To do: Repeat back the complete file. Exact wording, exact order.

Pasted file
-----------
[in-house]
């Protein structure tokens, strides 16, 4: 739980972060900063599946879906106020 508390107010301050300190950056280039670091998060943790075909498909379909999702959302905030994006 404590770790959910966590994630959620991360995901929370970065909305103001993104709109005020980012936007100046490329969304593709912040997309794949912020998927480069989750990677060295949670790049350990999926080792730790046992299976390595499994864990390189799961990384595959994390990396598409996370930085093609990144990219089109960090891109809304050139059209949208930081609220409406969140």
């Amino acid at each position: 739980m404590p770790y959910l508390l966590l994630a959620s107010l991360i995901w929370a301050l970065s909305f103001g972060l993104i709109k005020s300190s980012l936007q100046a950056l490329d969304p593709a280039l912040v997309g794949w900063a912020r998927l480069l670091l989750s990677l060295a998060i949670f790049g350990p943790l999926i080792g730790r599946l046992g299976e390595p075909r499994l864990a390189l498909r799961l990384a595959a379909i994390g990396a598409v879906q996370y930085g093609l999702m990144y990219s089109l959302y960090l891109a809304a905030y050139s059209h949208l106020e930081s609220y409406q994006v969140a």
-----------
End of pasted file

[in-house]
């Protein structure tokens, strides 16, 4: 739980972060900063599946879906106020 508390107010301050300190950056280039670091998060943790075909498909379909999702959302905030994006 404590770790959910966590994630959620991360995901929370970065909305103001993104709109005020980012936007100046490329969304593709912040997309794949912020998927480069989750990677060295949670790049350990999926080792730790046992299976390595499994864990390189799961990384595959994390990396598409996370930085093609990144990219089109960090891109809304050139059209949208930081609220409406969140």
């Amino acid at each position: 739980m404590p770790y959910l508390l966590l994630a959620s107010l991360i995901w929370a301050l970065s909305f103001g972060l993104i709109k005020s300190s980012l936007q100046a950056l490329d969304p593709a280039l912040v997309g794949w900063a912020r998927l480069l670091l989750s990677l060295a998060i949670f790049g350990p943790l999926i080792g730790r599946l046992g299976e390595p075909r499994l864990a390189l498909r799961l990384a595959a379909i994390g990396a598409v879906q996370y930085g093609l999702m990144y990219s089109l959302y960090l891109a809304a905030y050139s059209h949208l106020e930081s609220y409406q994006v969140a």